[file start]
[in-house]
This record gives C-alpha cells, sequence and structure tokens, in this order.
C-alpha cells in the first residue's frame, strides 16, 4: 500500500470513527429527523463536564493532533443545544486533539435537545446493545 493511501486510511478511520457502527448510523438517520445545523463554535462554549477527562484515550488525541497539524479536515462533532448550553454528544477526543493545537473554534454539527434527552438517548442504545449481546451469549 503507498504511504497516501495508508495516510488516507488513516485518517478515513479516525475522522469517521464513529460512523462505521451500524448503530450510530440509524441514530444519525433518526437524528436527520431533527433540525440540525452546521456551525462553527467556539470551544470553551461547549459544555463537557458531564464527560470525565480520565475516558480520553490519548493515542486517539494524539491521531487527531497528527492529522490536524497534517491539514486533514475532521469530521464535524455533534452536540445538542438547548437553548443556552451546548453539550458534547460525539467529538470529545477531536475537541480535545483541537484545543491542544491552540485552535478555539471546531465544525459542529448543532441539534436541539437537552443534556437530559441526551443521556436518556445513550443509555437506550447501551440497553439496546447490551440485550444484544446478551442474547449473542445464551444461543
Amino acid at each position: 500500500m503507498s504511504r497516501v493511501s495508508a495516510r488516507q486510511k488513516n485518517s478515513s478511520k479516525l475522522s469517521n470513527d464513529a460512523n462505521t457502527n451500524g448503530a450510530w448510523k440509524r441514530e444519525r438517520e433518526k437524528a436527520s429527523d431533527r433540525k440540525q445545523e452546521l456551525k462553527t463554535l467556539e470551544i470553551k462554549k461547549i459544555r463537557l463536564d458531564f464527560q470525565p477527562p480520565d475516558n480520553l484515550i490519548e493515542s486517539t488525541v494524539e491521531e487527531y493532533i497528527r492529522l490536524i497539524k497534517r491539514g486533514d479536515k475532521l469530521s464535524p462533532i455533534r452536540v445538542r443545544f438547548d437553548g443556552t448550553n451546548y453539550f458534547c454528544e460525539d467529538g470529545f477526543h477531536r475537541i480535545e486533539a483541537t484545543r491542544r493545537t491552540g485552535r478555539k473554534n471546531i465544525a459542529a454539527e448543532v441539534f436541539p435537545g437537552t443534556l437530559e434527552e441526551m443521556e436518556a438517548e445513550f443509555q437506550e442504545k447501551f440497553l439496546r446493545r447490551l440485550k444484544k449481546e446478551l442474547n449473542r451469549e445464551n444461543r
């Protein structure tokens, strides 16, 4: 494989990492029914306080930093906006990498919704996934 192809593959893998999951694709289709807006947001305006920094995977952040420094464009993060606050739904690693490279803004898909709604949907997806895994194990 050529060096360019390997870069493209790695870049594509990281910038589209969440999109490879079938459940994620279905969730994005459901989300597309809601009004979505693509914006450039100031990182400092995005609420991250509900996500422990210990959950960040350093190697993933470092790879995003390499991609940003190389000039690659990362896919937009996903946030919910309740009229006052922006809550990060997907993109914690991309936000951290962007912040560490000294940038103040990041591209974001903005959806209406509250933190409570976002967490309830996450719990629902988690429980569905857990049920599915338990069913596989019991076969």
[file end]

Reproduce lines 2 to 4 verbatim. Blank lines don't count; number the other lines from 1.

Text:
This record gives C-alpha cells, sequence and structure tokens, in this order.
C-alpha cells in the first residue's frame, strides 16, 4: 500500500470513527429527523463536564493532533443545544486533539435537545446493545 493511501486510511478511520457502527448510523438517520445545523463554535462554549477527562484515550488525541497539524479536515462533532448550553454528544477526543493545537473554534454539527434527552438517548442504545449481546451469549 503507498504511504497516501495508508495516510488516507488513516485518517478515513479516525475522522469517521464513529460512523462505521451500524448503530450510530440509524441514530444519525433518526437524528436527520431533527433540525440540525452546521456551525462553527467556539470551544470553551461547549459544555463537557458531564464527560470525565480520565475516558480520553490519548493515542486517539494524539491521531487527531497528527492529522490536524497534517491539514486533514475532521469530521464535524455533534452536540445538542438547548437553548443556552451546548453539550458534547460525539467529538470529545477531536475537541480535545483541537484545543491542544491552540485552535478555539471546531465544525459542529448543532441539534436541539437537552443534556437530559441526551443521556436518556445513550443509555437506550447501551440497553439496546447490551440485550444484544446478551442474547449473542445464551444461543
Amino acid at each position: 500500500m503507498s504511504r497516501v493511501s495508508a495516510r488516507q486510511k488513516n485518517s478515513s478511520k479516525l475522522s469517521n470513527d464513529a460512523n462505521t457502527n451500524g448503530a450510530w448510523k440509524r441514530e444519525r438517520e433518526k437524528a436527520s429527523d431533527r433540525k440540525q445545523e452546521l456551525k462553527t463554535l467556539e470551544i470553551k462554549k461547549i459544555r463537557l463536564d458531564f464527560q470525565p477527562p480520565d475516558n480520553l484515550i490519548e493515542s486517539t488525541v494524539e491521531e487527531y493532533i497528527r492529522l490536524i497539524k497534517r491539514g486533514d479536515k475532521l469530521s464535524p462533532i455533534r452536540v445538542r443545544f438547548d437553548g443556552t448550553n451546548y453539550f458534547c454528544e460525539d467529538g470529545f477526543h477531536r475537541i480535545e486533539a483541537t484545543r491542544r493545537t491552540g485552535r478555539k473554534n471546531i465544525a459542529a454539527e448543532v441539534f436541539p435537545g437537552t443534556l437530559e434527552e441526551m443521556e436518556a438517548e445513550f443509555q437506550e442504545k447501551f440497553l439496546r446493545r447490551l440485550k444484544k449481546e446478551l442474547n449473542r451469549e445464551n444461543r